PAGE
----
Apart from the priestess Caille, the smith and the village headman, the heads of seven important families were waiting for us. “Now we only need the owners,” the smith said, and at that moment the people on the strange animals rode in, who turned out to be the owners: Arni, with her husband and two grown children, and her half-brother Venlei Ran, with his wife, daughter and two teenaged sons.
Jinla started the negotiations, invoking the “written and unwritten regulations and customs of High Penedin”, and stated that each of the heirs was entitled to half of the sale price, three hundred riders.
“That’s ridiculous!” Arni scoffed.
There was a lot of talk back and forth, not quite between the heirs, I noticed it went through Jinla or the family heads or the village elders most of the time. “By the feast of Mizran the property will have been empty for three years,” Jinla said, “and then the village has the right to seize it.”
“But then it will be too late to make the land ready for the winter crops,” the priestess of Naigha said. “If you have any heart, take the offer now and don’t wait until there’s no choice.”
“You can have half, or you can have nothing,” Jinla said. With that, Arni spat “I will have nothing!” and turned on her heel and walked away, her family following her.
We stared after her for a while. Ran went as white as a sheet. Now he wouldn’t get anything either, and it was his father’s legacy. His wife and daughter were as distraught — his sons were gone, and when I looked with my mind I found them in the farmhouse with Coran and Jilan.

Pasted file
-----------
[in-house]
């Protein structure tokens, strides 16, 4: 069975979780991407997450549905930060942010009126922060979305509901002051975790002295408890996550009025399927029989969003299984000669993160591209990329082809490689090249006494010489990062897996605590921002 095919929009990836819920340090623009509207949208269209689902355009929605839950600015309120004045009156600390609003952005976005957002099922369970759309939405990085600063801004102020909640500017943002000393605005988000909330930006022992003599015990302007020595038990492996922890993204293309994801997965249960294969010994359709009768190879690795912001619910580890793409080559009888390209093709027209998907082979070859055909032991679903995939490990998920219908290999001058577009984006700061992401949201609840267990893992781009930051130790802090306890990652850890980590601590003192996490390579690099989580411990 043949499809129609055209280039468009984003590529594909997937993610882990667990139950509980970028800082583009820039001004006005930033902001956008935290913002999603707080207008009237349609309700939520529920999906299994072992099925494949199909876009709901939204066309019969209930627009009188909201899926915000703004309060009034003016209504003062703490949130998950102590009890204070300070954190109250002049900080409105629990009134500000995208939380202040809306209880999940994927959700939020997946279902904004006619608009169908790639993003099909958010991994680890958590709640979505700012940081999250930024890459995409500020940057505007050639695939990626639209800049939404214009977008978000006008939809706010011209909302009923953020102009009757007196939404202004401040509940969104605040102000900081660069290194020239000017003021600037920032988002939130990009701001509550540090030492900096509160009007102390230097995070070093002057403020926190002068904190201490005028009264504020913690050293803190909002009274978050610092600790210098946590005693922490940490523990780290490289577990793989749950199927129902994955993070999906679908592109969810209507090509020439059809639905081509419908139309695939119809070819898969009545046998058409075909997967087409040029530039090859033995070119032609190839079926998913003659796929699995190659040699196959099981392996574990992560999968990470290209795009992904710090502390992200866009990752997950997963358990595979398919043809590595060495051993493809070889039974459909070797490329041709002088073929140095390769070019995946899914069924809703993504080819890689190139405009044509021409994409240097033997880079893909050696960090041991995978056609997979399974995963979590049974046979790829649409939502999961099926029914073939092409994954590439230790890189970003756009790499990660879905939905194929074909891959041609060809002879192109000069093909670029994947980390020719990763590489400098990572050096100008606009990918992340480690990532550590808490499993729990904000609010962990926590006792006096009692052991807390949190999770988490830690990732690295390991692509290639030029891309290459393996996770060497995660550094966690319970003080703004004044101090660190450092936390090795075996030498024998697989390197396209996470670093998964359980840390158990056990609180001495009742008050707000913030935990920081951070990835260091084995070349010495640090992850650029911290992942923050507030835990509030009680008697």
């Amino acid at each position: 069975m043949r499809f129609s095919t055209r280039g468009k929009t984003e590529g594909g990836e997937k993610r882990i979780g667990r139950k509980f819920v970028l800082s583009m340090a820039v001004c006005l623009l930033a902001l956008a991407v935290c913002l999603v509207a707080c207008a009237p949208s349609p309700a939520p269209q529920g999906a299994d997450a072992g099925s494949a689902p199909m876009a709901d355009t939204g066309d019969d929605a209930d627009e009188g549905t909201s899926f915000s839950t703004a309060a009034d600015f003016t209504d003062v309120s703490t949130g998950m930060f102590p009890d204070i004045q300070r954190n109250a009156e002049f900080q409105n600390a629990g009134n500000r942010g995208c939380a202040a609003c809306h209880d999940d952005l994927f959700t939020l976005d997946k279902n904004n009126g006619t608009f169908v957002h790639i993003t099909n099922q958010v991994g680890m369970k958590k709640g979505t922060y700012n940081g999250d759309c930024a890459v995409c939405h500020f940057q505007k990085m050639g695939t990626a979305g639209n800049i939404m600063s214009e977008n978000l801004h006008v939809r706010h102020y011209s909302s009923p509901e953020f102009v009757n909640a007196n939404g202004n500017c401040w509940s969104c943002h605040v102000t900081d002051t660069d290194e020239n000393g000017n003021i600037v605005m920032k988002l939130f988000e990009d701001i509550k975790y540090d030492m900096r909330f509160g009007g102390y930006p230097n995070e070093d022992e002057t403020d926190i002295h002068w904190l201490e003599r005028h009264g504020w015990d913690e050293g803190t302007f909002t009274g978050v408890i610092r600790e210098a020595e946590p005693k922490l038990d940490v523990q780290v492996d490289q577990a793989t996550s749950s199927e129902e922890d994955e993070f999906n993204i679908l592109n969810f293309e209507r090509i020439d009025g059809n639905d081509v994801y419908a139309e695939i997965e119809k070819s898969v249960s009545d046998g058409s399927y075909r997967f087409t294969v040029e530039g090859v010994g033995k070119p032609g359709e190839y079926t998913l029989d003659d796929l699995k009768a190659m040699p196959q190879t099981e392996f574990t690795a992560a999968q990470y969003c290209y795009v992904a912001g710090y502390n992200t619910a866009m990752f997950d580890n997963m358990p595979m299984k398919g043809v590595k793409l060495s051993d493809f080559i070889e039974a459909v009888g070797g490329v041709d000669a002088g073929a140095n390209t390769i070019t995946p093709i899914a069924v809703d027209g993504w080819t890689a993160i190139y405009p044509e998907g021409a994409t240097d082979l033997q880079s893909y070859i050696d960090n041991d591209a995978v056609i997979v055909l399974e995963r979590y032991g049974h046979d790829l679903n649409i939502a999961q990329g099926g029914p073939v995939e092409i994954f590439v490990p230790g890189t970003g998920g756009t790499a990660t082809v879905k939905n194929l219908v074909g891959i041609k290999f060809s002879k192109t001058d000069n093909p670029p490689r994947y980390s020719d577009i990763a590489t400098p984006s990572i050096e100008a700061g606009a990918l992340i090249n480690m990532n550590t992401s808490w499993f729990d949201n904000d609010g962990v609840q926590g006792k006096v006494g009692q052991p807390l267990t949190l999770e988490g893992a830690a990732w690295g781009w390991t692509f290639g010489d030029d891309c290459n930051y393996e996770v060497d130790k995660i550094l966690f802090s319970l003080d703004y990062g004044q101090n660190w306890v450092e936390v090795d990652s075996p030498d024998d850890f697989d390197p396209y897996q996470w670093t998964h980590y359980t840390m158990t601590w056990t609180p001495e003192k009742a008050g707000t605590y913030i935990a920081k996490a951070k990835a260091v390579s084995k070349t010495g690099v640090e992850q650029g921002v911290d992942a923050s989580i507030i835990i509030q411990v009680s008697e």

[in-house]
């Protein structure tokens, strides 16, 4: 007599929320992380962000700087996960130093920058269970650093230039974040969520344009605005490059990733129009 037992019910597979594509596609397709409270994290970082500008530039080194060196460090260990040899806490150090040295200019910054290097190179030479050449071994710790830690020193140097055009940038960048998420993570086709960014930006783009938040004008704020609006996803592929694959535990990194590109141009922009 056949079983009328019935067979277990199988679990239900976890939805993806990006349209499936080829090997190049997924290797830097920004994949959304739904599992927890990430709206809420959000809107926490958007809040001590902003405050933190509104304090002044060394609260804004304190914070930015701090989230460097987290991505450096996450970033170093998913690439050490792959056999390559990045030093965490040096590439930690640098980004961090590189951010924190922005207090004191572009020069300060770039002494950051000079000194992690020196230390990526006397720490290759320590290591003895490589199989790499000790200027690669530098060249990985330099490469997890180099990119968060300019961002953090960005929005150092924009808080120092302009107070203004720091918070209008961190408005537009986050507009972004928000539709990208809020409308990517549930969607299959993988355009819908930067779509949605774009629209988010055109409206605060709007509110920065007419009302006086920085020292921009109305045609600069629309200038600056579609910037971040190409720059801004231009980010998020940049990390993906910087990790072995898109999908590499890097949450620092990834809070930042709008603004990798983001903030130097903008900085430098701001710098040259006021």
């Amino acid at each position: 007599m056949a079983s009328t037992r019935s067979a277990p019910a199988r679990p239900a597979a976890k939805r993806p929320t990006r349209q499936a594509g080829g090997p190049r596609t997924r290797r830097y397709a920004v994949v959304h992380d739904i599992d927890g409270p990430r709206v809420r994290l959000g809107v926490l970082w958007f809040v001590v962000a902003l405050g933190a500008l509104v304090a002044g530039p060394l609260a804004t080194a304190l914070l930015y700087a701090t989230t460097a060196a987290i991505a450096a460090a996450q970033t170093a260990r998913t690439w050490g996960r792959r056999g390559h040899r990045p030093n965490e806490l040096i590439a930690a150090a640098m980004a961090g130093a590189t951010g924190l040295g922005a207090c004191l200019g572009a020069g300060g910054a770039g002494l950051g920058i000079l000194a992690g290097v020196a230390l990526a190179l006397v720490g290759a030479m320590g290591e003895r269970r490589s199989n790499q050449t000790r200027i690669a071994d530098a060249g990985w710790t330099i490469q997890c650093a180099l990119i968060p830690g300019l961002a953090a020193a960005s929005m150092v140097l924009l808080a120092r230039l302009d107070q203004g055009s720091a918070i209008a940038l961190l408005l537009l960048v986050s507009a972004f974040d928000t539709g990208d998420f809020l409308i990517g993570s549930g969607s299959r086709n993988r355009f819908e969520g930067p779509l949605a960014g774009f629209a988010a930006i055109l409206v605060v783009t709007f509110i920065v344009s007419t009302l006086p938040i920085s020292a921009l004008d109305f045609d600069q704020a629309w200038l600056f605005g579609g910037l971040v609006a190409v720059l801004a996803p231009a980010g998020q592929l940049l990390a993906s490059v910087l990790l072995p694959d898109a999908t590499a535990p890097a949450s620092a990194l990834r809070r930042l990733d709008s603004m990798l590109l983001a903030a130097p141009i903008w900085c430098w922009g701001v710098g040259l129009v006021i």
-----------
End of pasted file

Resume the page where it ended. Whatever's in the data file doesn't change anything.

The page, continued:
The farm belonged to the village now, and nobody objected to having our people working it (well, except Arni I supposed, but she’d made it clear that she didn’t have a say in it any more). Ran had already paid for his share of the winter stores because the farm wasn’t yielding anything. We wanted to do something to compensate him; after all we would only have to pay Jinla’s fees and could use the rest of the money to set up the farm! The priestess of Naigha took us and Jinla and Ran into the temple and we drew up an agreement: for the next ten years, starting this year, Ran would get fifteen riders from the village and fifteen from us, coming to three hundred total, and we would get the farm under the obligation to restore and maintain it.